What you need to know:
- Contrary to Father Pesa’s assertion, the bible records that it was David, Solomon’s father, who killed Goliath.
- Father Pesa claimed that after the 2010 story, people attacked and almost killed him.
- According to the preacher, the attack forced him to start hiring policemen to protect him.
- His church’s members are not allowed to give more than one shilling each as an offering.
From allegations that he chains the mentally sick taken to his church for prayers to having armed policemen guard him during services to the latest bluff where he claims that King Solomon killed Goliath, controversy has always been the middle name of Father John Pesa I, who heads the Holy Ghost Coptic Church of Africa.
Although to the rest of Kenyans he was an unknown quantity twisting a well-known bible story, to the residents of Kisumu and its environs, Father Pesa and his church are permanent features of their lives.
In this latest gaffe captured in a video clip doing the rounds on social media, Father Pesa was among an entourage assembled by former opposition chief Raila Odinga’s ally Eliud Owalo who paid a courtesy call on Deputy President William Ruto at his Sugoi home.
It was not lost on those watching the clip the bemused look on Ruto’s face as Father Pesa made the wild allegations. Apart from being an astute politician, Ruto is a seasoned preacher whose major contribution to the spread of the gospel was by the formation of North Rift Evangelistic Team (NORET), an outfit that brought together university students in 1990s.
Contrary to Father Pesa’s assertion, the bible records that it was David, Solomon’s father, who killed Goliath the Philistine.
“As the Philistine moved closer to attack him, David ran quickly toward the battle line to meet him. 49 Reaching into his bag and taking out a stone, he slung it and struck the Philistine on the forehead. The stone sank into his forehead, and he fell facedown on the ground. 50 So David triumphed over the Philistine with a sling and a stone; without a sword in his hand he struck down the Philistine and killed him.” (1Samuel 17:48-50).
Any other preacher would have buckled under the weight of such a howler but Father Pesa is not any other preacher. He is just Father Pesa. In 2010, he was in the news after a story surfaced in a newspaper that he was mistreating the mentally ill taken to his church for prayers and healing. There were allegations that such patients were chained like animals.
Talking to this newspaper in 2014, Father Pesa claimed that after the 2010 story, people attacked and almost killed him and that some women congregants of his church were raped in the ensuing bedlam.
“The message that I chained my followers spread very fast – but not as fast as the word of God. Within a short time, residents had barricaded the road leading to the church compound, demanding that I release the “chained” followers. They would scare away anyone approaching the church compound,” he said.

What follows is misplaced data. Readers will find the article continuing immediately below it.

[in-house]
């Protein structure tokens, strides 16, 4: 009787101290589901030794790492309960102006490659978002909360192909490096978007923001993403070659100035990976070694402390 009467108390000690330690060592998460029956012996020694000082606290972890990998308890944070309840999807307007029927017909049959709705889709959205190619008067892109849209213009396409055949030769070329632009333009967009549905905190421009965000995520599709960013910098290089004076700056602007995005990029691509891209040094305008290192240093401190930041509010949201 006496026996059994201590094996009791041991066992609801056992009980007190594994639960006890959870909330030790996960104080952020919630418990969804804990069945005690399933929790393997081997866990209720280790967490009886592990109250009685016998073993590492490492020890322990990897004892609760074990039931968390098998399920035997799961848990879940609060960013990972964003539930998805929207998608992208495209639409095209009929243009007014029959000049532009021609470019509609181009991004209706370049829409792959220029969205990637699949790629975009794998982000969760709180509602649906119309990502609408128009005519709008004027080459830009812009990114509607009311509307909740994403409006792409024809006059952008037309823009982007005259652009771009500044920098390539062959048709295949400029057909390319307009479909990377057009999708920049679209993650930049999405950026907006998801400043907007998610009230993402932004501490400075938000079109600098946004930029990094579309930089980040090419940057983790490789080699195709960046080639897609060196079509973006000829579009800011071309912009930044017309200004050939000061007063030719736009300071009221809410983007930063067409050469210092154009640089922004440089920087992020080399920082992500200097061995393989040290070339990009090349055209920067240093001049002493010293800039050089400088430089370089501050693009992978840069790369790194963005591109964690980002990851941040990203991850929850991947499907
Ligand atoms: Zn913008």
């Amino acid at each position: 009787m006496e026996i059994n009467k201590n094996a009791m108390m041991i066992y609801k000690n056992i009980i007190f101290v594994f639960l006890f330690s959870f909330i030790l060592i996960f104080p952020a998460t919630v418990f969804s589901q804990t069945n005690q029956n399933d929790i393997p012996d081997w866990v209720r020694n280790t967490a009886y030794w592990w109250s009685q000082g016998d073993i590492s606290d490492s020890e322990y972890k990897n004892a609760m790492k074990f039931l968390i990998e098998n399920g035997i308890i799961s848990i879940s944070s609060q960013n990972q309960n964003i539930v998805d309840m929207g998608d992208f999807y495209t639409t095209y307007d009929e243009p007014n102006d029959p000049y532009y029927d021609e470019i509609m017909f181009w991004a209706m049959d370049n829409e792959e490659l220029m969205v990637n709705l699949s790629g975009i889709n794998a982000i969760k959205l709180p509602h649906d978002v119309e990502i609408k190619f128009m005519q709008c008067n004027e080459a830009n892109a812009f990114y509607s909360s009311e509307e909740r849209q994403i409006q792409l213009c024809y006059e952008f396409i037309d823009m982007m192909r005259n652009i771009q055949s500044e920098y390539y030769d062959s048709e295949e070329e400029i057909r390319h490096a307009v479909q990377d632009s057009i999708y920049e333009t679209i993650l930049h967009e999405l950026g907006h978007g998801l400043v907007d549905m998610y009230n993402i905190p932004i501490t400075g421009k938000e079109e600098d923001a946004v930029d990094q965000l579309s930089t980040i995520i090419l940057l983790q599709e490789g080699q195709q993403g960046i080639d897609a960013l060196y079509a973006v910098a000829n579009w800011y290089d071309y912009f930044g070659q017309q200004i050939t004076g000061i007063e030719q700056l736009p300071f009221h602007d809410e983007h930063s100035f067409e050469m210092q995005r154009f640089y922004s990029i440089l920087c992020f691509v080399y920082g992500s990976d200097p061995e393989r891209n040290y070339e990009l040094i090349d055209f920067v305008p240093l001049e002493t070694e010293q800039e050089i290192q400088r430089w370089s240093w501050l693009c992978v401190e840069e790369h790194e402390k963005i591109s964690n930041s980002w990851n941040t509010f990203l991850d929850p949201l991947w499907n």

According to the preacher, the attack forced him to start hiring policemen who kept a round the clock close protection for him as well as the church and its property. Was there any truth in the allegations? None, he stressed saying that he has powers to heal.
“I have the power to spiritually cleanse people with mental illnesses, and even the sick and the needy. The individuals who were chained were mentally ill and would become violent; they would beat anyone who came to church for Bible study,” he explained.
In that interview, Father Pesa disclosed that his church’s members are not allowed to give more than one shilling each as an offering. It is these monies from the members which he has pooled to enable him to put up the magnificent church buildings, he expounded.
Perhaps what might put the good father at loggerheads with the man he went to visit, DP Ruto, is his (Pesa’s) stance that churches should not hold harambees. According to the prelate, and without showing evidence, the Bible forbids churches from conducting harambees.
This is in direct opposition to Ruto who believes that it is the duty of all able Christians to conduct harambees. Following the biblical command that faith without action is dead, Ruto has been crisscrossing the country fundraising for churches of all denominations and stripes, a passion which has earned him both admiration and condemnation in equal measure.
In an article seeking to demystify Pesa’s church, the Catholic World Report of 11 May 2011 said: The “spirit” of Vatican II was supposed to attract Africans. Instead, spiritually flat post-conciliar Catholicism alienated many of them. Looking for magic and mystery, they gravitate to unclassifiable sects like John Pesa’s and Legio Maria.
On Pesa who was excommunicated from the Catholic Church in 1971, the article said: “Pesa himself wears a white tunic and skullcap — though on close inspection, it turns out to be a variant of a driving cap and has the overlapping “NY” logo of the Yankees faintly imposed on the back. The garb is a little off, but Pesa’s imposing size and his flamboyant and often funny, but unmistakably authoritative, manner mark him out as unique — “a big man” as Kenyans are fond of saying, referring not only to one’s physical size but the talent and influence it denotes. This impression is helped along by the cult-like devotion of his followers, who refer to Pesa by the honorific “His Holiness.””